Make Developing Front-end Projects in WordPress Work

Download Example project for Gulp, Twig and Timber

Working as a front-end developer should be a job where you worry about the stuff you’re good at: creating HTML, CSS and JavaScript. In a perfect setting you don’t have to worry about the CMS or framework the website / app is going to use.
When the team chooses to use WordPress, you might be in for a struggle though. Separation between front and back-end development in WordPress is quite vague and is smeared all over the place.

This article is aimed to convince you why WordPress is bad to front-end developers, what has to be done about it, and finally how a better way of developing can be achieved.

Make Developing Front-end Projects in WordPress Work


Because of the lengthy nature of this article I am going to put the main point of the article in the following paragraph.

Front-end development for projects that will use WordPress is bad, but it can be fixed. You can do completely decoupled front-end development for WordPress without using or touching WordPress itself.

Why front-end development in WordPress is bad

There are a few things that smell when you dig into WordPress’ way of handling templates. The first thing that comes to mind when I think about front-end development is creating templates, styling them accordingly and making them interactive using scripts.

Idealy, the templates we create are generated after we’ve fed them with data and are compiled to some output. For browsers, this is HTML.

WordPress offers no real separation between data and template

Proven design patterns like the Model View Controller pattern preach that we keep our views away from collecting any data. The views, HTML templates with just a small amount of logic, are only fed with data which they can utilize. If it doesn’t have the correct data, it’s not up to the views to figure that out, it’s what the controller should do.

If you’d go about and request data from the system directly in your views you’re relying upon the system at hand. In WordPress we use PHP to get posts and loop through them, even requesting information about the posts as we go. This should have been done before the view was loaded.

We can’t move our code and use the templates in another project that doesn’t use WordPress. We’re too heavily coupled to WordPress.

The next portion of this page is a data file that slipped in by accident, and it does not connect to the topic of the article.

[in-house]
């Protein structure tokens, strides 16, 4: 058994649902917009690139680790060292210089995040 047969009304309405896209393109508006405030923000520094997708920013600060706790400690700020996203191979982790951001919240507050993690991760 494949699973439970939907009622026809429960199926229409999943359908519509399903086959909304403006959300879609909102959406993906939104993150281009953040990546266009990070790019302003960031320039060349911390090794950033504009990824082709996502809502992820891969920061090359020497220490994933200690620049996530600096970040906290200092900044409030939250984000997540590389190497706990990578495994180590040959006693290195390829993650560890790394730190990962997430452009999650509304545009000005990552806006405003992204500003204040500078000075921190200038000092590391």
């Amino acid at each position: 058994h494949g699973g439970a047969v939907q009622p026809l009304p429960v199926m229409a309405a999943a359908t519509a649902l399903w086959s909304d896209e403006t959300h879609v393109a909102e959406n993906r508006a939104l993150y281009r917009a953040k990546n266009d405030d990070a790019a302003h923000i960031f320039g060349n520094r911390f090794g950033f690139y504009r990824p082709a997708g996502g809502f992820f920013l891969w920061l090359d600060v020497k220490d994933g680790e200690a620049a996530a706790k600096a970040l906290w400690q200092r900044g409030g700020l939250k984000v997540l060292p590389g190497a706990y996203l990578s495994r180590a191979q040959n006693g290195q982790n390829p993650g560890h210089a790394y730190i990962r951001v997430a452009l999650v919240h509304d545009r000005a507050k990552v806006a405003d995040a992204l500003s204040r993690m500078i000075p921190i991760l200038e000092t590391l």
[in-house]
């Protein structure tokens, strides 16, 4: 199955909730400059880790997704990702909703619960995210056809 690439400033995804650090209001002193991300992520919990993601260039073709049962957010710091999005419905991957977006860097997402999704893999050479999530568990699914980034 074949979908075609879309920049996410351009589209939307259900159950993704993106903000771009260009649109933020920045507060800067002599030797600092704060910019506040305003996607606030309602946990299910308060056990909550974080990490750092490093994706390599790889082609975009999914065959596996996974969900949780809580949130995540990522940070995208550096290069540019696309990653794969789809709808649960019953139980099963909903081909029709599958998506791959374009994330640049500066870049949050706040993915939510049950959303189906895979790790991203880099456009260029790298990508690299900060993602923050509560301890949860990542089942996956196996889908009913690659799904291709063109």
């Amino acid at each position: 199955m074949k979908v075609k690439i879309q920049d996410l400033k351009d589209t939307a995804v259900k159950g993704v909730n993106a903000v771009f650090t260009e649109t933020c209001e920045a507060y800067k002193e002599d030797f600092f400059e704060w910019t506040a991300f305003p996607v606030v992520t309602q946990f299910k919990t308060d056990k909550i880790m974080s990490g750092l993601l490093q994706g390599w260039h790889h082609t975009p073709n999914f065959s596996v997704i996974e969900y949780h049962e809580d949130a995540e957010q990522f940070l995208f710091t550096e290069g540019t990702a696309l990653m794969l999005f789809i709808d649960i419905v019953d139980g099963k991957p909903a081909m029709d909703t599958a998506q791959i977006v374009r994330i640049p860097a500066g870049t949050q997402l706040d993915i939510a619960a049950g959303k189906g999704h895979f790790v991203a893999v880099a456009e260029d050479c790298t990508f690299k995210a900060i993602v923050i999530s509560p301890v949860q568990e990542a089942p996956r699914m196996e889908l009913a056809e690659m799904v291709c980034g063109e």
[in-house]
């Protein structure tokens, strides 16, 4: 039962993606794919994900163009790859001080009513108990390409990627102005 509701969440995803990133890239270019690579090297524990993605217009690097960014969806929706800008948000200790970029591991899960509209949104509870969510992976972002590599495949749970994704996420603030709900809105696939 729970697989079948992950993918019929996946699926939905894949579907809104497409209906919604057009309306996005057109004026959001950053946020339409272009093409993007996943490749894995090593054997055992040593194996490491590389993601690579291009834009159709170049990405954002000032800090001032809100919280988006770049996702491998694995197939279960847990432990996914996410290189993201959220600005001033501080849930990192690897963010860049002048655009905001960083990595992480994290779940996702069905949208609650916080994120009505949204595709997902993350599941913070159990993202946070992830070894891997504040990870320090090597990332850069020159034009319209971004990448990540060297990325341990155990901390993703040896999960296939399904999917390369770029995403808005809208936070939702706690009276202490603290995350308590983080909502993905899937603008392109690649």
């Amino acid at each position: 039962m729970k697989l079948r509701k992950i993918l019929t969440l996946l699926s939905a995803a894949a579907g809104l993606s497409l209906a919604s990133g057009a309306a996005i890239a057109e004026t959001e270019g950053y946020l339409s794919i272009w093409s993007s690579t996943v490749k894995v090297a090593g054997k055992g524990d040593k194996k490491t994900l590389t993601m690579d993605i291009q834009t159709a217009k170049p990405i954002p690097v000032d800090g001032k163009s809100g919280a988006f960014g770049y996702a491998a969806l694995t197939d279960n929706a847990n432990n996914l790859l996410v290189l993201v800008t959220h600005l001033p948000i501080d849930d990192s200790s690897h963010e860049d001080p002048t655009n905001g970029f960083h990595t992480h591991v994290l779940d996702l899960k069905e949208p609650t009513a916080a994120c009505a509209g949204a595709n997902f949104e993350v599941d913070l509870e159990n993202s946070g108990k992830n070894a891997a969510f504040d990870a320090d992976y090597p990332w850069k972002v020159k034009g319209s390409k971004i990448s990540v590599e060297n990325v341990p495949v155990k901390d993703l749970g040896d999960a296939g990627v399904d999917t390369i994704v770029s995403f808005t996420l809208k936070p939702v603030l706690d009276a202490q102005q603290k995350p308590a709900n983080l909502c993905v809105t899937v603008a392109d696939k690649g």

Architecture in WordPress gets pretty awkward since we can't really decouple front-end from server-side.

Architecture in WordPress gets pretty awkward since we can’t really decouple front-end from server-side.

We’re front-end developers, and we’re using PHP

It’s rather strange that we’re being forced to use PHP when coding a theme in WordPress. This makes our project dependent not only on WordPress, but also on PHP. There is no way we can move our code to a Ruby on Rails project or a Node.js project that uses something like Handlebars to generate HTML.

We’re using a server-side only language, why keep stacking up different languages on top of our development work? Is keeping track of HTML, CSS, JavaScript, template languages and pre-processors not enough?

Where do you stop developing the front-end?

There is no real reason for a front-end developer to even have to use WordPress to work on a project. When the source of your templates have to be adjusted to the actual system it will be run on it’s not perfect.

Are you just going to deliver some HTML, CSS and JavaScript to a back-end developer and let them do the rest? That sounds a lot like the waterfall project method, just throwing stuff over the fence.

There is no way for you to simultaneously work on the same project without one of the parties having to integrate each other’s code.

WordPress forces us to follow their structure

The root of a theme has to at least contain a style.css file and an index.php file. It’s pretty weird that the information of the theme is stored in a CSS file in the root, while we might not want our stylesheet to live in this location. Why is there no configuration file that allows me to set these kind of parameters?

We can work around this problem, but still we’re forced to use this strange way of passing information. It’s cluttering our file structure.

Adjusting your work along the way is a pain

You’ll have to either work on the project that has been integrated in a WordPress theme directly, or deliver new lines of code and risk for the changes to be interpreted differently from what you meant them to be.

If there is one thing that’s bad, it’s having to run a complete WordPress install, import a database dump and setup WordPress to ‘just’ adjust a small problem in HTML, CSS or JavaScript.